In 1910, a field on the current airfield site was rented by Harold Piffard and George Wingfield to flight-test Piffard’s designs. A year later, it became the first airport in the UK to be given a commercial licence, as Brighton and Shoreham Aerodrome. A restaurant was opened and in 1912 a pavilion for the Brighton and Shoreham Aero Club. Eric and Cecil Pashley started selling joyrides in 1913 and opened a flying school in 1914. The airfield was used by the RFC throughout the Great War, ending up as a site for training (newly-formed) RAF flying instructors. The Miles Brothers operated from the airfield between 1925 and 1932.
The corporations of Brighton, Hove and Worthing jointly bought some 150 acres on the original airport site in 1933; the Brighton Hove and Worthing Municipal Airport was opened in 1936, with a new art deco terminal building designed by Stavers H. Tiltman. Olley Air Services of Croydon were appointed to run the airport, which was used for both private and commercial flights to Croydon, the Channel Islands and France (Deauville). At its peak, 6,000 passengers were carried annually. Training of RAF Volunteer Reserve pilots began in 1937 and, after a brief interlude in 1939 when international passenger flights were transferred from Croydon for safety reasons, the airfield became an RAF air-sea rescue and fighter base.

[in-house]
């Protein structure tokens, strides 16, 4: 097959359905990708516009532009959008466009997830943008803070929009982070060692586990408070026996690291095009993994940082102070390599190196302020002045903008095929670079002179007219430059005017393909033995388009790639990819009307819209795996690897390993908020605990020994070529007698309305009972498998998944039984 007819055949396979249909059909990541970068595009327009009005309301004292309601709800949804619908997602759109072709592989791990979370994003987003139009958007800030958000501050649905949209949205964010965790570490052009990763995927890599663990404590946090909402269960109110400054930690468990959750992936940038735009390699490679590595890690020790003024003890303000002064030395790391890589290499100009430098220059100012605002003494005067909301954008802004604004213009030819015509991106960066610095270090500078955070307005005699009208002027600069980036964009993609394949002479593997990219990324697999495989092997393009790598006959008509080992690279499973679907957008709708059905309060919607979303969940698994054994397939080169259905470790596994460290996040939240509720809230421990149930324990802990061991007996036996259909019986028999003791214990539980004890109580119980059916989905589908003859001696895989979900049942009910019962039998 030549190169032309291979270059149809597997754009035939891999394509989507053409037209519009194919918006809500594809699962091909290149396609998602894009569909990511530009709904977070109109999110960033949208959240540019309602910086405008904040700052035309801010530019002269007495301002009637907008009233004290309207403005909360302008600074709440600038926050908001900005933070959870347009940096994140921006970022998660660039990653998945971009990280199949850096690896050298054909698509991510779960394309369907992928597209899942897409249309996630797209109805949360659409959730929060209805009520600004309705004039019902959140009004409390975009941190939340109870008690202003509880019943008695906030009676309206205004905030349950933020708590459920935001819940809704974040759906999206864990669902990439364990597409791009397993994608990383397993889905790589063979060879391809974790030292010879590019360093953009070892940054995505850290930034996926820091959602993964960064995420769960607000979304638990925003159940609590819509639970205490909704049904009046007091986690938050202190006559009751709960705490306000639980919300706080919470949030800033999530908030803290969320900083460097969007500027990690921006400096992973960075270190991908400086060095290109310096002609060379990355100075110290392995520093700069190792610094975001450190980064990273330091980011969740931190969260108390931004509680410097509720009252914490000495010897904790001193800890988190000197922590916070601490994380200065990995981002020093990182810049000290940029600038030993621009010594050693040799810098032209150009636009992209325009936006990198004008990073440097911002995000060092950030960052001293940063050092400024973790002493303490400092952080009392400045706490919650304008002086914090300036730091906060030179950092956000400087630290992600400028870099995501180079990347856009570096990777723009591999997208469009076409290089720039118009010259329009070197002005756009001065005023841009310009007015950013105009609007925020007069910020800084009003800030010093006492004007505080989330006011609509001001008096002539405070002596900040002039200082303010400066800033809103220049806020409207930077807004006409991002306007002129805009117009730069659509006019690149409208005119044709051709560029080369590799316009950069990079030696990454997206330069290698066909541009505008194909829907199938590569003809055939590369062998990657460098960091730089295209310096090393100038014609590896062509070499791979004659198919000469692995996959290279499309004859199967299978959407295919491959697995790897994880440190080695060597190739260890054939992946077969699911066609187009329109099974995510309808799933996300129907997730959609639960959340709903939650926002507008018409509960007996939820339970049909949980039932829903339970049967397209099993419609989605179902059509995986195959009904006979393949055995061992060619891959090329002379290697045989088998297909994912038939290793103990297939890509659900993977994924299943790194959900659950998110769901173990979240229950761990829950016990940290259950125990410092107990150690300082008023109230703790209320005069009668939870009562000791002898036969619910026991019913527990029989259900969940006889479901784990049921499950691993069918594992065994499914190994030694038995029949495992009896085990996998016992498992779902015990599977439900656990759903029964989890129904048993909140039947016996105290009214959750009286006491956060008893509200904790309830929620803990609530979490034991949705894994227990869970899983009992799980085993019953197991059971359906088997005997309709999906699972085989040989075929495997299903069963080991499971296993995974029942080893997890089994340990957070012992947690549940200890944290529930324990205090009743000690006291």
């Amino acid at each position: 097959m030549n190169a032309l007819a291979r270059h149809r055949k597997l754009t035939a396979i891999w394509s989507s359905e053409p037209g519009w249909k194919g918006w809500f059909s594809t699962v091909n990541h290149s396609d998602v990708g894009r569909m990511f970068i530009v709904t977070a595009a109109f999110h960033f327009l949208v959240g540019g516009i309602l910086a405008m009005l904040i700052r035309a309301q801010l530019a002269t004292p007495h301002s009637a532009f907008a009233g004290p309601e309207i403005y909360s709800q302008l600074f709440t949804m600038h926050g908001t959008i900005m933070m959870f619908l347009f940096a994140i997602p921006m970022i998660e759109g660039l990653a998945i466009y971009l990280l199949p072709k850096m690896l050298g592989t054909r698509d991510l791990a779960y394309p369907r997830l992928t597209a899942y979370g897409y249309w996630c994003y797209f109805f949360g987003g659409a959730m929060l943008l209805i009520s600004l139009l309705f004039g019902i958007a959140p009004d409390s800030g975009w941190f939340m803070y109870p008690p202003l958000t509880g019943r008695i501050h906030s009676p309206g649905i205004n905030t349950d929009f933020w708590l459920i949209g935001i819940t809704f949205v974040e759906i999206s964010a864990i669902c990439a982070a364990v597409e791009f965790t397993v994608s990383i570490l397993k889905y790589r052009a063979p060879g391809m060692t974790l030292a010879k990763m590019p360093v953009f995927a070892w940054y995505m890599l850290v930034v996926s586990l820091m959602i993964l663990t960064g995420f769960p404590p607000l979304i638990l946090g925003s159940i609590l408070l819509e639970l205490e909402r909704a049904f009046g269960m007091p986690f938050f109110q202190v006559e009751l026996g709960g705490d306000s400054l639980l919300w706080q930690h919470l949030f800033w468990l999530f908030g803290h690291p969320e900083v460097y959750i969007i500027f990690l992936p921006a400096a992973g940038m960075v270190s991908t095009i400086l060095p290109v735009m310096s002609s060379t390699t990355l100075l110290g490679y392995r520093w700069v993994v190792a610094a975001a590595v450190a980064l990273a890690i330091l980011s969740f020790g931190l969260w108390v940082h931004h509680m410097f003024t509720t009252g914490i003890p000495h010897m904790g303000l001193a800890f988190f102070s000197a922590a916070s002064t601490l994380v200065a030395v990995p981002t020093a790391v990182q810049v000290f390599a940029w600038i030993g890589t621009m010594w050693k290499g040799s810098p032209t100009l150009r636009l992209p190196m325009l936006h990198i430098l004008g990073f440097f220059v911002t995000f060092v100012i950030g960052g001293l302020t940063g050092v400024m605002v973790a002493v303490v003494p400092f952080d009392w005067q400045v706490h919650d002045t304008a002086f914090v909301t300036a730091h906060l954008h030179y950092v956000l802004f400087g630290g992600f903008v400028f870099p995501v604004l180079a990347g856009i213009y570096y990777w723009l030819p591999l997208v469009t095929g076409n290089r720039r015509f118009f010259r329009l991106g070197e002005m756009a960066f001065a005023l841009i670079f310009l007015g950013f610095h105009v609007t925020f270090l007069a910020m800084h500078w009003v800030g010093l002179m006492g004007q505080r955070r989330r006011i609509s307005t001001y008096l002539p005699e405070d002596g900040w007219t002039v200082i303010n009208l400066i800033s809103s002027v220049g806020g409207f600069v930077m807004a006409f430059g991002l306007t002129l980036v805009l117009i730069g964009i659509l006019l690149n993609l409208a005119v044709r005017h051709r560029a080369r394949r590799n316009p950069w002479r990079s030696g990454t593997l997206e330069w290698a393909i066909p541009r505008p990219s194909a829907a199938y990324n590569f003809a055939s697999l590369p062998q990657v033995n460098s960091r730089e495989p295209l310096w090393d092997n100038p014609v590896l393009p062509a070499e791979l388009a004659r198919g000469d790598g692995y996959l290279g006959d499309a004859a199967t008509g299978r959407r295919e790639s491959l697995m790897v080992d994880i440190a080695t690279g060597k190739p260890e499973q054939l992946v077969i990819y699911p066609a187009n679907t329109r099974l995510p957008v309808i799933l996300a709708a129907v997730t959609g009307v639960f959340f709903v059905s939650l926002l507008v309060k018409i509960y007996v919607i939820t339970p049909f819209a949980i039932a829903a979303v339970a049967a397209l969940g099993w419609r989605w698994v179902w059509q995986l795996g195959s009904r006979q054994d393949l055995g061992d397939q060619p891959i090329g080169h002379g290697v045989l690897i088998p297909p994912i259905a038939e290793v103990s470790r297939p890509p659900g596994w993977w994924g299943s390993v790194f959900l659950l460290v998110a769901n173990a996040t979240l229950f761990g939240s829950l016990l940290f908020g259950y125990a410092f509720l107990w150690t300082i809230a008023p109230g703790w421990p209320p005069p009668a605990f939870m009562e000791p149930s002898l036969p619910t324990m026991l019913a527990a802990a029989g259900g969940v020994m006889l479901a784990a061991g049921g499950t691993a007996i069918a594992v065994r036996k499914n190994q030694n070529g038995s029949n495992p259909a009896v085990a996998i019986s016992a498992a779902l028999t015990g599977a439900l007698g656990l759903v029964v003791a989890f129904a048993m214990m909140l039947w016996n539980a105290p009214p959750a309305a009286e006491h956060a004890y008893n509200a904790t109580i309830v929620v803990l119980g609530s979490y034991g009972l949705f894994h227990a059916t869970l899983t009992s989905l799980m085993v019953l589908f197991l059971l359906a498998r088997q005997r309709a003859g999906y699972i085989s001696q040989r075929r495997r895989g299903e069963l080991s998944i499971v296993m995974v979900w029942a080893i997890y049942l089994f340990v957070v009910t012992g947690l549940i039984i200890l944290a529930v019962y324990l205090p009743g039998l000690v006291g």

Postwar, Cecil Pashley (the joyride operator) returned, setting up the South Coast Flying Club. Miles and Beagle Aircraft came here in 1951, but didn’t stay long. Flight training, pleasure flying and light business use has continued to the present day. Scheduled services have been tried, but no one has yet been able to repeat the success of the inter-war years. The hard runway was constructed in 1982. In 2006, the councils sold the airport to a property services company.